Web User Attention Span Disorder?
Web users surf, as in surfing the web. DUH! In my view, the practice can better be described as skimming.
Of course web users do a lot of reading online. Think of how much time you devote to reading your e-mails. But folks who go online are usually looking for something specific. And so they surf around to find what they need. In other words, they skim...
A speaker at one internet marketing seminar that I attended stated that the attention span of a male can be as short as 5 seconds and that of a woman 10 seconds when they land on a website.
And if that isn't short enough, I'm also aware of one web usage study stating that the average web user spends 30 minutes a day online. Imagine, millions of web sites competing for your 30 minutes.
My theory is that long articles on the web just don't get read unless they deal specifically with the information a given user is looking for. Unless (and here's the important distinction) the reader's attention has been captured by great copywriting - a claim that I subscribe to that is put forth in his trainig material by John Carlton, a highly regarded copywriter in internet marketing circles.
Anyhow, all of this is quite normal behavior by the way. A short reading attention span hardly qualifies as a disorder in my view. For example, think of how you go about reading a newspaper. You do a lot of skimming don't you?
I've heard the owner of one large website devoted to online content articles say that the optimal length of an item published for web consumption is between 250 and 500 words. That's not a lot of verbiage to get your point across. Better get to the point fast.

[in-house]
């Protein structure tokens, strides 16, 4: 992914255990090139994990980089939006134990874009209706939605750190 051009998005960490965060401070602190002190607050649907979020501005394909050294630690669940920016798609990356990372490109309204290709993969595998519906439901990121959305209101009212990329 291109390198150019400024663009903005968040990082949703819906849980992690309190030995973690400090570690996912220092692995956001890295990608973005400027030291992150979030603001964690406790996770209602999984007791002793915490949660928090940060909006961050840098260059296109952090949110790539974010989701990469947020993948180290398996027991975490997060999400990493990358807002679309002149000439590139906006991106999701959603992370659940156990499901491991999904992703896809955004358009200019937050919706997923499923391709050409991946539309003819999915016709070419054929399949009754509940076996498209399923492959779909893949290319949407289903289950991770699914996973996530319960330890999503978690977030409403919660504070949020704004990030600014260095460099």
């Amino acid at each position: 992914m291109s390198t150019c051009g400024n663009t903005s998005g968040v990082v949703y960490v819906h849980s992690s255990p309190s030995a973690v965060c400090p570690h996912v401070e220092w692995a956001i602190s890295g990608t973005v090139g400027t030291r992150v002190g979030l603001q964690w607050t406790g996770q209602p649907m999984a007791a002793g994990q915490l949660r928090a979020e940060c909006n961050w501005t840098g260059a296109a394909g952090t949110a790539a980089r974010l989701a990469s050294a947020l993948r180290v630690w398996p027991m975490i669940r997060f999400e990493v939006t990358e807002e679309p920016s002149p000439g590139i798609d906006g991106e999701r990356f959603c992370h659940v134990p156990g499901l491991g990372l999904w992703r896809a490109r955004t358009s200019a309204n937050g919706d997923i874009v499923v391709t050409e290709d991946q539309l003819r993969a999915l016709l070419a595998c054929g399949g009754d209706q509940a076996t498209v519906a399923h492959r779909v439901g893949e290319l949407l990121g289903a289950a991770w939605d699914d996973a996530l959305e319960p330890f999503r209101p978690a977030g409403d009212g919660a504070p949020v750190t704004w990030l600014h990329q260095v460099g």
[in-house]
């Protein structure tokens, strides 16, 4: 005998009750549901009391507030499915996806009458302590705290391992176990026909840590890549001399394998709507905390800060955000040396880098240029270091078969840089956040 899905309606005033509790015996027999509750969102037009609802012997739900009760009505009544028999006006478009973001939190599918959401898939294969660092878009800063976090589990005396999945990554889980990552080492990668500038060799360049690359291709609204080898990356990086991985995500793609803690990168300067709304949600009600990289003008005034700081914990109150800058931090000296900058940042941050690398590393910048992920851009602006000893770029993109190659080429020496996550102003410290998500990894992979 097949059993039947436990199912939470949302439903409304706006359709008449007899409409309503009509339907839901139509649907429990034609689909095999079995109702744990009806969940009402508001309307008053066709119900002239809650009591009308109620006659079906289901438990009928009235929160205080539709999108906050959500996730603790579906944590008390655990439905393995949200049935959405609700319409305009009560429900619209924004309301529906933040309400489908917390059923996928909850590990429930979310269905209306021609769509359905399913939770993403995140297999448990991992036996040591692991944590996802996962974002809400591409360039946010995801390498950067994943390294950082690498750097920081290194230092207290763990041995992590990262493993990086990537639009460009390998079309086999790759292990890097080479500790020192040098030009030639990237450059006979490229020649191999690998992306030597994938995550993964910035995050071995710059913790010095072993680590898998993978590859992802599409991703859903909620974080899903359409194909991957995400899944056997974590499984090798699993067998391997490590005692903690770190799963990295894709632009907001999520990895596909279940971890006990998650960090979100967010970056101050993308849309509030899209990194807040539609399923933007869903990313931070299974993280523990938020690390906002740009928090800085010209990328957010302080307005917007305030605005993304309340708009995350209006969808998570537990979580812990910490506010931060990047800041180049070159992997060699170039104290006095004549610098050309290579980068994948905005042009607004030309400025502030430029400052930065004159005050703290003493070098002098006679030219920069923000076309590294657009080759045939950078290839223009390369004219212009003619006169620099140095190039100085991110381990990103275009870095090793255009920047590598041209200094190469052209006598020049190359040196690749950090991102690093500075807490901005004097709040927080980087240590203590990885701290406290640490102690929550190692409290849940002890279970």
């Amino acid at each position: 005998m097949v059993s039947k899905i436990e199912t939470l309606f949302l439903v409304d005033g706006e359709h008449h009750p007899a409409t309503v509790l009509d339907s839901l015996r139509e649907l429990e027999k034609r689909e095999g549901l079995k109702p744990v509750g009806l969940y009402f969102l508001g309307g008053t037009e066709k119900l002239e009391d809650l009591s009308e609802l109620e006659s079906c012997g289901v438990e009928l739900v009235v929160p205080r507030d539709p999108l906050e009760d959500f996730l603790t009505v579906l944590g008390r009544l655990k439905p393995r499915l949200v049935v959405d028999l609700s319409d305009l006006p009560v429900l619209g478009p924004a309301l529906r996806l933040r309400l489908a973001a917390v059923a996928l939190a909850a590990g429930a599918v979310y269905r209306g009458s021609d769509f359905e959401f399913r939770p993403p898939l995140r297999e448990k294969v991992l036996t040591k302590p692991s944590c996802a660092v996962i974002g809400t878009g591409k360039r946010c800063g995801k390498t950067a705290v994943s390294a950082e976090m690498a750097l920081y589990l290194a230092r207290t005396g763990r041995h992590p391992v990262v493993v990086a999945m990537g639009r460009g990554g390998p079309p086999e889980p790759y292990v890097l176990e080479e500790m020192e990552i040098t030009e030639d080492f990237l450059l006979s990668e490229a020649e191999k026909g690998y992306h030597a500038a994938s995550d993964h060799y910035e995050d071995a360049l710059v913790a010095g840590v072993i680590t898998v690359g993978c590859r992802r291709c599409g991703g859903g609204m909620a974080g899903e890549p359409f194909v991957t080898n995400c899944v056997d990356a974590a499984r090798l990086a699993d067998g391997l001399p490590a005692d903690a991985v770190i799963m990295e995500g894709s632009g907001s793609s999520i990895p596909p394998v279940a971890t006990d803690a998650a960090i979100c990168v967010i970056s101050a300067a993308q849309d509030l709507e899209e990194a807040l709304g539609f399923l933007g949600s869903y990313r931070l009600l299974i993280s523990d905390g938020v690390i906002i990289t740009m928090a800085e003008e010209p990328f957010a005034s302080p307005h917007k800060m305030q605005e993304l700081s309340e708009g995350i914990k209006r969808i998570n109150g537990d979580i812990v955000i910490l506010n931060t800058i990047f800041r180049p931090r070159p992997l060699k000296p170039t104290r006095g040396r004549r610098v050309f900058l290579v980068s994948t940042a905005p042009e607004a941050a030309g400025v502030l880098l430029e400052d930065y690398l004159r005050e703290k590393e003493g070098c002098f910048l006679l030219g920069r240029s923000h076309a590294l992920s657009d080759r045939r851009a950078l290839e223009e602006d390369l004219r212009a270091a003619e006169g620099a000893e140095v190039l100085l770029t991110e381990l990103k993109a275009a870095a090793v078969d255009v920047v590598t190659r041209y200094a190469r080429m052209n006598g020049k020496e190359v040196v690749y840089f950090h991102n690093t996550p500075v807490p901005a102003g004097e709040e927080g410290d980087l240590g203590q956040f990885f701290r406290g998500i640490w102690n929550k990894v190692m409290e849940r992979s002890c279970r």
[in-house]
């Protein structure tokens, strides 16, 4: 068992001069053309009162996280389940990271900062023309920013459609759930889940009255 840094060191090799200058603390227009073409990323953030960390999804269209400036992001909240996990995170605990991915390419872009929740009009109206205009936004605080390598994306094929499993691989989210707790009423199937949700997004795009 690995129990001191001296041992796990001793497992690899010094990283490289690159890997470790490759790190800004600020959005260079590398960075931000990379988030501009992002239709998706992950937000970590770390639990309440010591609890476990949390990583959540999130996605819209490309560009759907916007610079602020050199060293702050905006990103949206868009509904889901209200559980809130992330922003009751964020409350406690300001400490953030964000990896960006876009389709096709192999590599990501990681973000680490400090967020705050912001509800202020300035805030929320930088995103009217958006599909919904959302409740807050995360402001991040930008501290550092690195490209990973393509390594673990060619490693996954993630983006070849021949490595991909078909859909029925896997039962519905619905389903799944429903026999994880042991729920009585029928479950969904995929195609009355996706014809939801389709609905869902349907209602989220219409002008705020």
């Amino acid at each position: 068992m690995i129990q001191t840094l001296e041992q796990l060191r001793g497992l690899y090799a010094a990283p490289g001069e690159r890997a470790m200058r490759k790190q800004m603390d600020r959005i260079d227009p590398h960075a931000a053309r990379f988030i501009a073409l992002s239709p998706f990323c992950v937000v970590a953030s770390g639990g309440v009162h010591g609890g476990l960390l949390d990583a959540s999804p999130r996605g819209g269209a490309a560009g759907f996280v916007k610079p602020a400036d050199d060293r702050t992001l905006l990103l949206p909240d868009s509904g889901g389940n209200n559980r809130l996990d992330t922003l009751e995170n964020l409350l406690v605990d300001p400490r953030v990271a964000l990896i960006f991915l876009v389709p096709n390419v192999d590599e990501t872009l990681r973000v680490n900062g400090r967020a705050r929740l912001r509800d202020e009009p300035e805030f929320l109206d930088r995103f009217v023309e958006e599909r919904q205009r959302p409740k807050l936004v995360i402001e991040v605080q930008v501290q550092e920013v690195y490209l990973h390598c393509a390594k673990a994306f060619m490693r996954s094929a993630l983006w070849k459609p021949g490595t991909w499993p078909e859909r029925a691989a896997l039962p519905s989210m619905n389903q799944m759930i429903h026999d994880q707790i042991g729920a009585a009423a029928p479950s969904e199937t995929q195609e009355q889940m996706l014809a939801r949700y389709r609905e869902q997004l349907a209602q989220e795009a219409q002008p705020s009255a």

Again, that's not to say that long copy should be written off. There's a ton of single purpose websites out there that feature excruciatingly long copy. They are the to the internet what infomercials are to television. And internet marketers claim that these sites sell a lot of stuff. Would you believe that they actually work!? A whole industry has sprouted around this phenomenon.
So what's the point you may wonder? The point is that in a medium where short attention spans are the norm, headlines and attention grabbers are crucial.
It's simple, yet very difficult to do at the same time: write headlines that seize the attention of readers, write good copy (a storytelling, conversational yet readable style works best) and engage with your reader. In other words, don't bore them.
John Carlton has compiled a list of power words that can inspire your writing. I use some of these words in the headlines and copy that I've placed on this site.
Have a look at my brief review of John Carlton's website where I share some of his recommended power words with you. Feel free to use them in the copy of your listings on this site to test how they can be put to work for you.